In his book on handball the late Tom McElligott devoted two sections thereof to Ballymore Eustace players. The book itself was published to coincide with the World Handball Championships which were played in Ireland in 1984.
General Secretary and Journalist
Tom was a teacher and loved handball. His book has become the standard book on handball. For six years in the late forties and early fifties Tom was the General Secretary of the Irish Handball Association. For many years he also wrote a piece on handball in one of the national Sunday papers under the name Alley Cracker.
Ballymore Eustace Players
One of the two Ballymore Eustace players Tom devoted a separate section to was the late Tommy Leahy of the Golden Falls. For his part, Tommy Leahy was the first great player produced by Ballymore Eustace. He was also our first All-Ireland senior winner. Tommy played under the Irish Amateur Handball Union rules. This was a semi-professional body and operated in much the same way as professional boxers do.
Tommy Leahy 1906 – 1940
The 1911 Census indicates that Tommy was 5 years old when the Census was taken on April 2, 1911. When did Tommy start playing handball? I don’t know. Like many a handball player he probably started playing when at the old National School. Fact that he grew up at the Golden Falls was probably no hurt either.
Jim Byrne and Donal Gallagher both played their part in fostering a love of handball in their pupils. I know Jim Byrne even ran small competitions in handball.
In the fifties, I recall a mad rush from the school students for the ball alley at lunch time. On reaching the ball alley the fastest took up the most favourable position and everyone played short ways. In due course, Donal Gallagher would come over and keep an eye on proceedings.
But for Tom’s book we would have no information on the exploits of Ballymore Eustace’s first top handball players. Trouble is Tom’s book only deals with their exploits after they had come to prominence. Good players are the result of years of training and dedication to the game they love. The late Bernard Purcell was a big fan of the late Tommy Leahy and lauded his handball achievements at every opportunity (Bernard was an expert on handball and a leading member of Ballymore Eustace’s original handball club).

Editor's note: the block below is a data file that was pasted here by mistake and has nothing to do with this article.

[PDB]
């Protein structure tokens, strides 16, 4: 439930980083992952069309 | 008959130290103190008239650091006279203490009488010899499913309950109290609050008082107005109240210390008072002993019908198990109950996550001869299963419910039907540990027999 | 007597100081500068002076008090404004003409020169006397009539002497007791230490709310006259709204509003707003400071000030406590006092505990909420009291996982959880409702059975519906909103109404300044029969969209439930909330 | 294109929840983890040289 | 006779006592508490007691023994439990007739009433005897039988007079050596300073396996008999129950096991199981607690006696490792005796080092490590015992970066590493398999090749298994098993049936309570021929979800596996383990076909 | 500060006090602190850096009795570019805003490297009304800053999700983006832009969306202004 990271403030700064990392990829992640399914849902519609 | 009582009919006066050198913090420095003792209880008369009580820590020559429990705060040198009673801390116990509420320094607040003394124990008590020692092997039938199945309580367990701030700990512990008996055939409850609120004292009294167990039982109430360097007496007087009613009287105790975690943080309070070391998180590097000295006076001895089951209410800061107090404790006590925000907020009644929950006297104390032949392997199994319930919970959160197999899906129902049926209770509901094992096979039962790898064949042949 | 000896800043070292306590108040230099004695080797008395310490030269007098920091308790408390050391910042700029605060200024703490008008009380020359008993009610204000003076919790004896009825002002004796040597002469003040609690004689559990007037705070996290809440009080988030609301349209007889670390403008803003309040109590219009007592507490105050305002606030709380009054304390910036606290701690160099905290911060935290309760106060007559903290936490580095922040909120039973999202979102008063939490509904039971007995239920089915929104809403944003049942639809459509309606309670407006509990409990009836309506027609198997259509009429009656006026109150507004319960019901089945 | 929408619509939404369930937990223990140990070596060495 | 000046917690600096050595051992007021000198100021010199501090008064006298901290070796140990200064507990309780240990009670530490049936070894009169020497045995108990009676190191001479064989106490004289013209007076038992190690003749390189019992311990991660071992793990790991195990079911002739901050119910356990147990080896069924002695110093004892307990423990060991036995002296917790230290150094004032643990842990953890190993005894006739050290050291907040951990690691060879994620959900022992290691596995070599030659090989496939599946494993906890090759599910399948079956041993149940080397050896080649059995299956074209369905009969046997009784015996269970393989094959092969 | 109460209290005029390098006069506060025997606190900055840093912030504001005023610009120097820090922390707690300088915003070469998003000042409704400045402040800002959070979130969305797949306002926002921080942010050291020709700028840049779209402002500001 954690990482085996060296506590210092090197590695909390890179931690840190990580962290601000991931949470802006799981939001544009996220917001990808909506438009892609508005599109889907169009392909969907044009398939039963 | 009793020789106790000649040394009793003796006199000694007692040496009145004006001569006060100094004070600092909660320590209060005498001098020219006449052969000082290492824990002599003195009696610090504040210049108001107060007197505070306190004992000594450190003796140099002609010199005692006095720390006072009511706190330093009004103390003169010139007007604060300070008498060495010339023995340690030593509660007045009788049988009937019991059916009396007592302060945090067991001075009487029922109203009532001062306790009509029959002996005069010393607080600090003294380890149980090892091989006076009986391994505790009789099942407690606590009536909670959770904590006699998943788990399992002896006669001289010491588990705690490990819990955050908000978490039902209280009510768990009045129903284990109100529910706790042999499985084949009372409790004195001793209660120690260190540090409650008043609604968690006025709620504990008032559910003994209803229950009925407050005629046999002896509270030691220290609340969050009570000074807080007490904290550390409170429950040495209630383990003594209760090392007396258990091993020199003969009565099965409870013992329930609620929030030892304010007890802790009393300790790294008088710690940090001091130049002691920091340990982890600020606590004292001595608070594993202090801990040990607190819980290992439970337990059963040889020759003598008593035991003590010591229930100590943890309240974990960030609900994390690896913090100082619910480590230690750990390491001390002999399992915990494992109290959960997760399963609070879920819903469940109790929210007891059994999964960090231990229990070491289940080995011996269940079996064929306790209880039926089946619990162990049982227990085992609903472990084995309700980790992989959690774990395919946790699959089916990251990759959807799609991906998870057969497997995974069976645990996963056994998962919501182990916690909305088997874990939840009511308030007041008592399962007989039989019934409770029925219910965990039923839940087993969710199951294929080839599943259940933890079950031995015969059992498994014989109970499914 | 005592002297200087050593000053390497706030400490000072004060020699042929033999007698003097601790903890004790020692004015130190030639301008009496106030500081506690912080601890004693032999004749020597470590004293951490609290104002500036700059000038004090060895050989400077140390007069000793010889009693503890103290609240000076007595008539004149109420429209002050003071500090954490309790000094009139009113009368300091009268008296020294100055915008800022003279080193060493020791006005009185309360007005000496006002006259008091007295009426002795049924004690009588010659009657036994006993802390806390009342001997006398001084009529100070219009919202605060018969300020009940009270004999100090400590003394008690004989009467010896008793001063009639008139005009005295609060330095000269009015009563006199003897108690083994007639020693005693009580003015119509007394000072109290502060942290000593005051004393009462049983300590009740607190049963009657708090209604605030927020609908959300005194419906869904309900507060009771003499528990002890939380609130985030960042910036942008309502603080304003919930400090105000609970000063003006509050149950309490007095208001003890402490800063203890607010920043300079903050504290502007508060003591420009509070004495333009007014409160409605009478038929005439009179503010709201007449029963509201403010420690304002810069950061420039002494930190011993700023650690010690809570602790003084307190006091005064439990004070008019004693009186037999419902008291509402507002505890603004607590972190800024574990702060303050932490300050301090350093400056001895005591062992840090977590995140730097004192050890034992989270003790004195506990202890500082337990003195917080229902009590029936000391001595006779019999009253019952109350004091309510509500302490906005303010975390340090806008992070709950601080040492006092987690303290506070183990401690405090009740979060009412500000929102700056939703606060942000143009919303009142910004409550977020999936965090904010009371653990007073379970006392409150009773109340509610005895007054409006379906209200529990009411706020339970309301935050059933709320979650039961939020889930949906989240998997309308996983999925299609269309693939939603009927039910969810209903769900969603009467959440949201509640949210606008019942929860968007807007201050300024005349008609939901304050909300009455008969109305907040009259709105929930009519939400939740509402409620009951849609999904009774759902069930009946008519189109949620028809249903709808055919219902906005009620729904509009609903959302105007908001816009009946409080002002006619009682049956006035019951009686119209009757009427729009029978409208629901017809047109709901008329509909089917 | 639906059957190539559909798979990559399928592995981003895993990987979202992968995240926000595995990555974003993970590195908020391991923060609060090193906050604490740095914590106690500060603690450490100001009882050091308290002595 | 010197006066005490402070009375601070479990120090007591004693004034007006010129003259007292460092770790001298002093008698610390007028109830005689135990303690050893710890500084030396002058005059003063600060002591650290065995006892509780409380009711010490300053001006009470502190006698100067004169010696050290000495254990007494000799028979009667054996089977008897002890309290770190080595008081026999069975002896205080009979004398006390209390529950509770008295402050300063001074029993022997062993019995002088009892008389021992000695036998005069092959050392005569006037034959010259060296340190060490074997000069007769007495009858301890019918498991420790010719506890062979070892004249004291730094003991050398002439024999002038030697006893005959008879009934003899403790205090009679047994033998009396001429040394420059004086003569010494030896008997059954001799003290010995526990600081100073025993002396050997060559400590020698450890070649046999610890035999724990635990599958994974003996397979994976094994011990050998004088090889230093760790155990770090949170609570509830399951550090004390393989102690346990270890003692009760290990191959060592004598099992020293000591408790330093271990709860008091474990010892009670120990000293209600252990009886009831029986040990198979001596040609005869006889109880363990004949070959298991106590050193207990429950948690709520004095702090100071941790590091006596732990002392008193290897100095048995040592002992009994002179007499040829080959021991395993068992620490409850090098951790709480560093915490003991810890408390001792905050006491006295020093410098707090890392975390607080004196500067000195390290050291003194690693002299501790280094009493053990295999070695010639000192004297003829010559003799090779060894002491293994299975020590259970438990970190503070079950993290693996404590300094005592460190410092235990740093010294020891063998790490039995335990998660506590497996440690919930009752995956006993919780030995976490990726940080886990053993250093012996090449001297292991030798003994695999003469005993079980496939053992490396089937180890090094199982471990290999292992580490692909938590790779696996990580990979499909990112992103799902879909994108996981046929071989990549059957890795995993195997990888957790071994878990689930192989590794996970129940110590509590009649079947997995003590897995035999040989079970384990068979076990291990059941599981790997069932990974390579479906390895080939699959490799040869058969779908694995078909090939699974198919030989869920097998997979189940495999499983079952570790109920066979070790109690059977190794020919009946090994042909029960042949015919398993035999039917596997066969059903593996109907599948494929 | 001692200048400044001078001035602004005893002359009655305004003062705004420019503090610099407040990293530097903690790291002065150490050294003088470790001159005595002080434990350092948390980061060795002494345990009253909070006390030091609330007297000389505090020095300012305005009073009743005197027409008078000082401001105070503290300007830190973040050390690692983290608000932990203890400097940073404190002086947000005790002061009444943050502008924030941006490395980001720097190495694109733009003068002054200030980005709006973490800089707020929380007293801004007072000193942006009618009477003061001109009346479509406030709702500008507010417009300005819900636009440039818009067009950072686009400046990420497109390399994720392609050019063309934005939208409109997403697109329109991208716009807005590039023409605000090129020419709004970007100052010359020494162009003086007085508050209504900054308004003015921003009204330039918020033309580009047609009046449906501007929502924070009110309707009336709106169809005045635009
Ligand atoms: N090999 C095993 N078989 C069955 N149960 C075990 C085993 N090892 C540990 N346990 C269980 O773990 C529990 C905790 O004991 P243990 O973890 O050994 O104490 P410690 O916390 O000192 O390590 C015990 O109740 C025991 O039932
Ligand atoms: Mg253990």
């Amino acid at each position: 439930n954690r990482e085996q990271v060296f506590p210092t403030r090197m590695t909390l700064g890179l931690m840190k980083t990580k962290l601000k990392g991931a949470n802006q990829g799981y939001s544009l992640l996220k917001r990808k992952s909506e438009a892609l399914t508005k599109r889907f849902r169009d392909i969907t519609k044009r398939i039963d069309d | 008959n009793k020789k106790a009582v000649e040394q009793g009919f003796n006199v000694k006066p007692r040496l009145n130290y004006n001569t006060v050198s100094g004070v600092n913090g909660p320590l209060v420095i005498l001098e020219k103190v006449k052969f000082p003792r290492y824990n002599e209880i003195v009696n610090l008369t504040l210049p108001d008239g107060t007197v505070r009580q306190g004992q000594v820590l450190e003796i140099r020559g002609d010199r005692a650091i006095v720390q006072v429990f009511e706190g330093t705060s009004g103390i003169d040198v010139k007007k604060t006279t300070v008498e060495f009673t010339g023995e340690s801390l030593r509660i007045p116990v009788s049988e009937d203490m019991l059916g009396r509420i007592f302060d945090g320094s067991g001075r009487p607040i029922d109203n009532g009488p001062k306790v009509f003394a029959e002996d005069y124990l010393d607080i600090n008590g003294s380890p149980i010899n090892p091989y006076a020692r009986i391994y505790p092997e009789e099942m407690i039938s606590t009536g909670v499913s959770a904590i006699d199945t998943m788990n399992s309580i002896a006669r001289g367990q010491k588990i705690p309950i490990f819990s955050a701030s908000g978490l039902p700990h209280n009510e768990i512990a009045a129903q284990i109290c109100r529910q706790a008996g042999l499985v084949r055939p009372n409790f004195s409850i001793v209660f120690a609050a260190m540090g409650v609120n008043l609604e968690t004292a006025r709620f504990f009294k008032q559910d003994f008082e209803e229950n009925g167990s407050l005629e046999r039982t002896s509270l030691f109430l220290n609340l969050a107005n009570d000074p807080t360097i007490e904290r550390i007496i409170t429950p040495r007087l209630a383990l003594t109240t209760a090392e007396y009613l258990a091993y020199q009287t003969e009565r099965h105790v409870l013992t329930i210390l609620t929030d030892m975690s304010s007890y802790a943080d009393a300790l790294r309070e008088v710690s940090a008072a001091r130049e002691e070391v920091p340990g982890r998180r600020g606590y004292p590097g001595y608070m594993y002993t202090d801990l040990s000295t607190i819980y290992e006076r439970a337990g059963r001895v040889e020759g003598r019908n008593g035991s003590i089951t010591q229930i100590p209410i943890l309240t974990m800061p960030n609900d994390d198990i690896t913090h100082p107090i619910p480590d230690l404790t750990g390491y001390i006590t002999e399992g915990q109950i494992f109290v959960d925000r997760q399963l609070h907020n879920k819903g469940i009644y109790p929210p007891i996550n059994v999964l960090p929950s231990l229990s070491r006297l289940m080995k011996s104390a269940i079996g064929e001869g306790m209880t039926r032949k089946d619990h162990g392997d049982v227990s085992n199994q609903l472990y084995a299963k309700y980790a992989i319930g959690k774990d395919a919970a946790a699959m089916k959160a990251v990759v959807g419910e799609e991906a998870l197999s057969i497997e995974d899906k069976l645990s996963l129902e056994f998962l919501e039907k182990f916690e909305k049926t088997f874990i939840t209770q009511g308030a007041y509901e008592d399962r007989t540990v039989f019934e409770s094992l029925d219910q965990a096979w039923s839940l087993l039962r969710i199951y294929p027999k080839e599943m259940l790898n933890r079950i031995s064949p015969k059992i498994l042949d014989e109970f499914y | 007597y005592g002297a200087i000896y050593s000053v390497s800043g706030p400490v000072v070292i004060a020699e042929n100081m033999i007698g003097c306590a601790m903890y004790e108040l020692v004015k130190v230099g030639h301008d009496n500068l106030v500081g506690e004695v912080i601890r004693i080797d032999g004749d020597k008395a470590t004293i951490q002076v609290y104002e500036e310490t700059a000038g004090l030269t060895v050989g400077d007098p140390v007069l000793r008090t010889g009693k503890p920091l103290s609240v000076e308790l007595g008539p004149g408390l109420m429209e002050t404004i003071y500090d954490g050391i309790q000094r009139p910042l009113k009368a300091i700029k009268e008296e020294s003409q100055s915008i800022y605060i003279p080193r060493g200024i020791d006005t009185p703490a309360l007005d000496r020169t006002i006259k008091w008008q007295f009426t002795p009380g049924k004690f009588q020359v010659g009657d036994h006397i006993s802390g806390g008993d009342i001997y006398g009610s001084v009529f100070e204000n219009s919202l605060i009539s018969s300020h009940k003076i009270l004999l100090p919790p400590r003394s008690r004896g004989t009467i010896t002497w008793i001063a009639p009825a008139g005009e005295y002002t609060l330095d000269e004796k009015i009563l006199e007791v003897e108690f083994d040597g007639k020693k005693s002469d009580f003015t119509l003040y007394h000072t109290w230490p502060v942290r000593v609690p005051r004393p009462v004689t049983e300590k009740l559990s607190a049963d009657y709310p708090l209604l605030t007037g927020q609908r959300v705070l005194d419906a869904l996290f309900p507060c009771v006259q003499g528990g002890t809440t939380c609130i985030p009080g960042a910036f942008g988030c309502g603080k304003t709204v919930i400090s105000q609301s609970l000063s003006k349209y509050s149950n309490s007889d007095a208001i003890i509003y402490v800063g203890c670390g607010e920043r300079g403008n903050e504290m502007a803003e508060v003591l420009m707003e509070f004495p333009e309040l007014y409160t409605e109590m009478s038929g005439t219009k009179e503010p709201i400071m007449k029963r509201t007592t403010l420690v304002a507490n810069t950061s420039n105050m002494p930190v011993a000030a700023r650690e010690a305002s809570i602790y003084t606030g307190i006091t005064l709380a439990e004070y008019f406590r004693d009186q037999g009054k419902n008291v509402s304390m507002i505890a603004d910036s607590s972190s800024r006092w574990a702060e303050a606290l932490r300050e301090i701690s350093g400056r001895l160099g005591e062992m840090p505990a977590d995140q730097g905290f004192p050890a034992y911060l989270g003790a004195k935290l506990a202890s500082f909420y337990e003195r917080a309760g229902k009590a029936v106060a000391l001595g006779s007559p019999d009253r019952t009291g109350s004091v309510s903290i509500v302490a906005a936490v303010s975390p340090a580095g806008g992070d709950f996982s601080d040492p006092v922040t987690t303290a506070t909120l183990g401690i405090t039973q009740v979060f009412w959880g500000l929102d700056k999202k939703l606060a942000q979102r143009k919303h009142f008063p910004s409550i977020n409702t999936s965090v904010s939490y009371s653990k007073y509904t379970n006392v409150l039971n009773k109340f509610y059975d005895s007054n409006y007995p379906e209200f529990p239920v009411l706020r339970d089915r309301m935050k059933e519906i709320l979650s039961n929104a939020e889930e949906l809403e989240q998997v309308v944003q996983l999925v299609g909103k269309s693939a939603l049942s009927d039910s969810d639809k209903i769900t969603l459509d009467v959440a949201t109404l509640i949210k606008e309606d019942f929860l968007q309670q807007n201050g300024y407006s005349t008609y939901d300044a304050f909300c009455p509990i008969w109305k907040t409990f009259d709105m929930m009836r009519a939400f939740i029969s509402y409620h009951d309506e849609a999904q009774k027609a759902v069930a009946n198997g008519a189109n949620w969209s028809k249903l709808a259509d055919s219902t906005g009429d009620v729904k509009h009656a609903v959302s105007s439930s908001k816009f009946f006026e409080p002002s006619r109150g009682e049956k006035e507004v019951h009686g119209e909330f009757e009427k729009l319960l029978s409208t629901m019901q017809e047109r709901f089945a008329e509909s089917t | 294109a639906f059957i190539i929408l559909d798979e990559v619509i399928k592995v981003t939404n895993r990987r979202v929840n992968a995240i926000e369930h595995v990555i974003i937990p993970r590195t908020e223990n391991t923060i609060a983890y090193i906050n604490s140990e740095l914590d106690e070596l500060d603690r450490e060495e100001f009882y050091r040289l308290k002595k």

Tommy’s Main Achievements
From Tom McElligott’s book we learn that Tommy won a county novice title in 1924 – at that stage Tommy would have been 18 years old. He then defeated Paddy Coyne of Carlow in 1927 to win his first big match. His next match was against Morgan Pembroke whom he beat in a home and home rubber in 1928. The following year he took on J.J. Kelly of Dublin for the Irish title and won. He won it again in 1930 when he was also presented with the Weldon Cup given by Mrs T. Weldon of the Boot Inn, Ballymun, in memory of her husband. The Weldon Cup was recognition that Tommy was the World Champion.
He met J.J. Kelly in competition in 1933 when, in partnership with Jack Byrne, they defeated Pembroke and Kelly by 8 games to 4 in a match for the 1932 title. In partnership with Jimmy Dolan, he won the 1933 title, beating Kelly and Weldon by 8 games to 3. In 1936 O’Rourke and he lost the Kildare title to Aldridge and Foley of Athy. On March 6, 1940 Tommy died while still a young man.
Tommy Leahy’s Brothers and Sisters
Tommy had two brothers and two sisters. I knew his brother Mick. Sadly, Mick was only 49 when he died. He had two sisters namely Bridie and Molly. Bridie married Mick McDonald. John Holland interviewed Bridie and did an article for the November 1996 Bugle.
Rose B. O’Donoghue also interviewed Bridie and her article appeared in the February 1998 Bugle. Mick McDonald played an important part in Tommy’s handball life. Bridie, the last surviving Leahy, died on August 3, 2002 while Mick died C. 1991. Tommy’s sister Molly was married to Alex Cassidy.
A John G. McDonald with Ballymore Eustace links died in Durban, South Africa in 1997. Was this Mick’s Brother John who I did not know?
© Matt Purcell (08/10/2013)